VATICAN CITY (Reuters) - The Vatican is preparing a response to bombshell allegations made by an Italian archbishop who asked Pope Francis to step down, accusing him of covering up sexual misconduct by an American cardinal, his top advisers said on Monday.
The statement came at the end of the first day of a three-day meeting of the “C-9”, a group of nine cardinals from around the world who meet with the pope at the Vatican several times a year to advise him on Church matters.
In an 11-page statement published on Aug. 26, Archbishop Carlo Maria Viganò, the former Vatican ambassador to Washington, launched an unprecedented broadside by a Church insider against the pope and a long list of Vatican and U.S. Church officials.
The cardinals’ statement said they had expressed their “total solidarity with the pope over events of the last few weeks” and added that the Holy See was preparing “eventual and necessary clarifications”.
Viganò said he had told Francis soon after the pontiff’s election in 2013 that Theodore McCarrick, the former archbishop of Washington D.C., had engaged in sexual misconduct.
Viganò, who is in hiding and communicating through the same conservative journalists who helped him prepare, edit and distribute his broadside, said the pope had done nothing and even lifted sanctions that had been imposed on McCarrick by Benedict, the previous pope.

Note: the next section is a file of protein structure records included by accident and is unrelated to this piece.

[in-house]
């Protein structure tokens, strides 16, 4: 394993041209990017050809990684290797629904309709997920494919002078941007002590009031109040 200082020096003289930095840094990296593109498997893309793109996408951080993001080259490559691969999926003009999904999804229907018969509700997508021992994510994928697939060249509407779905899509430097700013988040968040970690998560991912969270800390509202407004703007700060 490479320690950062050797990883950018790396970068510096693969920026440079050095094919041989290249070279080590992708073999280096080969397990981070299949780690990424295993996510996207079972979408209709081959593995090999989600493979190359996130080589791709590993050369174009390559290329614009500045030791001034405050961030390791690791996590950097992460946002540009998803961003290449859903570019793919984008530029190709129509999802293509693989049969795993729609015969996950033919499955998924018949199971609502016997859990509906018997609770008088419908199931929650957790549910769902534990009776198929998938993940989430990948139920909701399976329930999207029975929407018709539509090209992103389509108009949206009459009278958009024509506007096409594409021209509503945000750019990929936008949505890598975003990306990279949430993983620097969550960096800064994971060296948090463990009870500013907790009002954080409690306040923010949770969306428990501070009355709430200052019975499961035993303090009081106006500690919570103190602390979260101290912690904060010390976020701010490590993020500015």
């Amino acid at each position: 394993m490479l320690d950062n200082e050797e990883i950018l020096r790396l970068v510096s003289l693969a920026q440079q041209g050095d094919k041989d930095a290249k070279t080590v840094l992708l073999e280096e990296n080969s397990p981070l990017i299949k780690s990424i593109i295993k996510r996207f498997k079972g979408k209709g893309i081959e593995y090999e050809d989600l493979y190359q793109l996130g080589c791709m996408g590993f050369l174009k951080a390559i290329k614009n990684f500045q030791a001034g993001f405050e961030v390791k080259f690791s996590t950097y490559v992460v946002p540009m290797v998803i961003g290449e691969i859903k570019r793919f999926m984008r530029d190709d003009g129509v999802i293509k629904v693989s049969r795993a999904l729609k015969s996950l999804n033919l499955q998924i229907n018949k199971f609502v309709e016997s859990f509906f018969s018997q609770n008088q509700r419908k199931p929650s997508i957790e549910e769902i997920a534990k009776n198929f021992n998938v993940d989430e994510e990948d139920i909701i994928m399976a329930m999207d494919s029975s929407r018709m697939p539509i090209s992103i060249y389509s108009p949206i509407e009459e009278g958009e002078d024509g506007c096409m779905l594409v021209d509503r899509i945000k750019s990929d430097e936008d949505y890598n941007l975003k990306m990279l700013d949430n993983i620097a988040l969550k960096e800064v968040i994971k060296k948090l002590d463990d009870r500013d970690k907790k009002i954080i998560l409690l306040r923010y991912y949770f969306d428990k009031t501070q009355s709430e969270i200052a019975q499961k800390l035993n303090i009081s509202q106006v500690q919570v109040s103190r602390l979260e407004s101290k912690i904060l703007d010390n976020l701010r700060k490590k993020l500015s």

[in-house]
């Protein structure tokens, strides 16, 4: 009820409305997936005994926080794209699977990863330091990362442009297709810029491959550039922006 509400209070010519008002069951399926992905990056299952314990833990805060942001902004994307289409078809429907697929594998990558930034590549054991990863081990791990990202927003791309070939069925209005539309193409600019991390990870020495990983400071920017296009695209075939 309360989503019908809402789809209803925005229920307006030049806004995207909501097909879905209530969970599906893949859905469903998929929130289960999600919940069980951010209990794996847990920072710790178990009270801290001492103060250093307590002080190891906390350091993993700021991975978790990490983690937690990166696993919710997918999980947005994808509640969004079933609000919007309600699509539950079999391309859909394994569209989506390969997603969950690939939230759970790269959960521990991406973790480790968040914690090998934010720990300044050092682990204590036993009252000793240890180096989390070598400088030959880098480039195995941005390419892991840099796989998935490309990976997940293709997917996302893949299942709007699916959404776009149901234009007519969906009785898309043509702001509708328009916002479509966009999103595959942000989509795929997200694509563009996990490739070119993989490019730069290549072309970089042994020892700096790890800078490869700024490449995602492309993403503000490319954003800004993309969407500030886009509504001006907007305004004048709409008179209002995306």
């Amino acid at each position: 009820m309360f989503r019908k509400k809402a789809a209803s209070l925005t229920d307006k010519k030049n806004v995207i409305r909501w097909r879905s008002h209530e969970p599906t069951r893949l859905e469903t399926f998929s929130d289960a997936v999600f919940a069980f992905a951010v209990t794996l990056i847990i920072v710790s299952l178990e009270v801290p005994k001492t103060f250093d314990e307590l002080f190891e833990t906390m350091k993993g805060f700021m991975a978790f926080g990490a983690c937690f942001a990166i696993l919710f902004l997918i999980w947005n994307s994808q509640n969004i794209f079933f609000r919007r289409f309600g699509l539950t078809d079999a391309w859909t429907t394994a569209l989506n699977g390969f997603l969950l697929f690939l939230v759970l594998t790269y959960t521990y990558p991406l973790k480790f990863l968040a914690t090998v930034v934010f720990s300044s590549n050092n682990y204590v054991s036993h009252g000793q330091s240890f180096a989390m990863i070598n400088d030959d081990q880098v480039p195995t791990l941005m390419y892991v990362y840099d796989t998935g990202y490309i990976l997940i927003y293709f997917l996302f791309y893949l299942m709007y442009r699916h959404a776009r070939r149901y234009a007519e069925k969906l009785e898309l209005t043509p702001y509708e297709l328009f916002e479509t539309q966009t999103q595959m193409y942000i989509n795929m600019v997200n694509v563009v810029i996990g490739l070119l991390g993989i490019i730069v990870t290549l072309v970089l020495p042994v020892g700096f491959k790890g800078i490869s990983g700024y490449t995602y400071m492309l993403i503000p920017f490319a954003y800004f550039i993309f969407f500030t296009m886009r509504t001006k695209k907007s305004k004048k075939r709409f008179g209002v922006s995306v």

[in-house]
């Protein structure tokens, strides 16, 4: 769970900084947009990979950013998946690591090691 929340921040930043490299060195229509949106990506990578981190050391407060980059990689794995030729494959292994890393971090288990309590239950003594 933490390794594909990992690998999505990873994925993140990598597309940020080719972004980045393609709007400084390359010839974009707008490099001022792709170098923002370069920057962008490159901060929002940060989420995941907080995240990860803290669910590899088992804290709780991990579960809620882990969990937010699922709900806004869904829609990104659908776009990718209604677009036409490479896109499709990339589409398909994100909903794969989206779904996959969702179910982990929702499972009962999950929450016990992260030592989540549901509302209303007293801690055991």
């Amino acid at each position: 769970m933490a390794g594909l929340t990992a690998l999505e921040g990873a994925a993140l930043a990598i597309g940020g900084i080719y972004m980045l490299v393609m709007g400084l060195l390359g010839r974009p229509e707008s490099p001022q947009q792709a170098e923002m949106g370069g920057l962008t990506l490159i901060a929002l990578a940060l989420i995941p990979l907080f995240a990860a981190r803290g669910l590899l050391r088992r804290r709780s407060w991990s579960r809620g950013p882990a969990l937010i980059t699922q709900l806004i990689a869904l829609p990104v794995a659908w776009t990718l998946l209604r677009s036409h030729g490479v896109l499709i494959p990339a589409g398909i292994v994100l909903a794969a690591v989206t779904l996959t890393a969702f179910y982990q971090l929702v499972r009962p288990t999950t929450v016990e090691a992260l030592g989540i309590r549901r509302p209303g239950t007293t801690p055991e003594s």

Francis in July accepted the resignation of McCarrick, 88, who became the first cardinal in living memory to lose his red hat and title.
American Church officials had said allegations that McCarrick had sexually abused a 16-year-old boy almost 50 years ago were credible and substantiated.
McCarrick has said he has “absolutely no recollection” of the alleged abuse of the teenager.
Critics say Viganò’s statement has holes and contradictions and is his vendetta for not being made a cardinal by Francis.
They say McCarrick disregarded any sanctions, appearing in public often, even alongside Benedict, in the years after Viganò says the former pope acted against McCarrick.
Hours after Viganò’s statement was printed in conservative media outlets, Francis told reporters on his plane returning from a trip to Ireland that he would “not say a word” about the statement because it “speaks for itself”.
He did not, however, rule out an institutional response, such as the one the cardinals said the Vatican was preparing. The cardinals’ statement gave no indication when the clarification would be issued.
The cardinals also said they had asked the pope to “reflect” on the work, structure and make-up of the group that was formed five years ago, taking into consideration “the advanced age of some of its members.”
Francis spoke of his intention to make changes to the C-9 in an exclusive interview with Reuters in June, saying he wanted to “renew it a bit”.
Two of the members of the current C-9, Australian Cardinal George Pell and Chilean Cardinal Francisco Javier Errázuriz Ossa, are under a cloud for allegations related Church sexual abuse scandals in their countries. Both have denied any wrongdoing.
Reporting By Philip Pullella; Editing by Kevin Liffey